4. Take photos!
You may want something to remember of your own. And seeing someone walking around with a camera can get people excited. Take note of the sponsor banners, your banner, the entrance, receptions, etc. Maybe you can use it for next year!
Have a friend or a professional photographer take care of this, if at all possible. You have enough on your plate! You'll need to be schmoozing and boozing your guests, so have someone else takes care of the photo stuff.
“This shot is going to be perfect.”
5. Update about event in website/ social media/ media:
You need to let other people who couldn’t participate to know what’s going on with your event through different means like website, social media or media.
6. Give a takeaway.
You probably planted something in your guests' heads and want them walking away either thinking something, wondering something, or looking to take action. So have a pamphlet or something they can take with them that they can personally do after the event.
Part of this could be a forum for feedback. Offer them a way to follow up and say what they thought, how would they might make improvements, and what they'd like to see next time. And, of course, how they can get involved.
7. Clean up the place!
Check the electric meter, remove the banners, tables, etc. You want to leave the place as good as when you found it -- especially if you paid for the venue and want to ever come back. They may charge fees that could otherwise be avoided. Divvy up the jobs so it all goes as quick and painlessly as possible.
Check to make sure nothing valuable has been left behind, and if so, form a lost and found.
If you have damaged something, let the venue's contact person know. It's best to be honest and forthright.
Take care of the trash to the best of your ability. Maintenance will take care of everything from there.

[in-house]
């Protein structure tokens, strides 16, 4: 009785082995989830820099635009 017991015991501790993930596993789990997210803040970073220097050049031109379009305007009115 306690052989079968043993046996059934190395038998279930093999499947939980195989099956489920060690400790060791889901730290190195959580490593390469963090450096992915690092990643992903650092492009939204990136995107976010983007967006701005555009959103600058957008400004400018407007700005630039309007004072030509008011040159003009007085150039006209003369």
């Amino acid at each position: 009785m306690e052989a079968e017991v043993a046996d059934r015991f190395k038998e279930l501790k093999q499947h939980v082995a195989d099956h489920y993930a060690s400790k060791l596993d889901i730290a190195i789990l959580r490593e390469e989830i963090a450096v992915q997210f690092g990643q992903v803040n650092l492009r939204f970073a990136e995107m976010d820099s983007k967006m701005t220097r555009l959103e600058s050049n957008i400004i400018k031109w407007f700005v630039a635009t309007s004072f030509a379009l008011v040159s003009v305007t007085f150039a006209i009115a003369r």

Post Event Duties:
”Cheer’s Up! Finally, we made it.”
While you need to conduct a thorough evaluation and update your budget, there are post-event publicity, fundraising and member development opportunities that you can take advantage of
with just a little pre-event planning. Here are some of the activities you might consider once the event is over:
1. Financial status:
Gather all receipts, documentation, final registration data, etc. and update budget
2. Say thank you or send thank-you’s and acknowledgement letters to:
In your thank-you notes, be sure to remind the recipients of the event’s success – and how they contributed (e.g., dollars raised, awareness - number of participants, etc.).
Depending upon your event you may also organize thank you party to make sponsors to feel appreciated for making a difference in a good cause.
3. Post-event publicity.
It includes fundraising event, awareness event, educational event, networking event, etc.
For more details have a look at:
4. Conduct a Post-Event Survey
to learn what people enjoyed about your event, and where you have room to improve.
5. Follow-up Communication with Event Participants
6. Reach out to event participants
Thank them for participating and promote your ongoing programs and how they can support you throughout the year by joining, volunteering or making a sustaining donation.
7. Conduct a thorough evaluation
Post-review meeting to perform better next time
After all is said and done, what would you have done differently? What worked and what didn't? Would you ever choose to organize an event like this again? What have you learned?
If you receive feedback, go over it. And if you're not getting it from your guests, ask your crew! What did they think? Did they at least enjoy themselves? It was the free granola bar and pen, wasn't it?
“So, how was our event?”
Cheers Up! We did it.
I hope now you have been able to coordinate any event that you have set up in your mind since long time. I hope to participate in your event.
Have a good time!
Mentor for Social Event Management and Coordination with local and national agencies.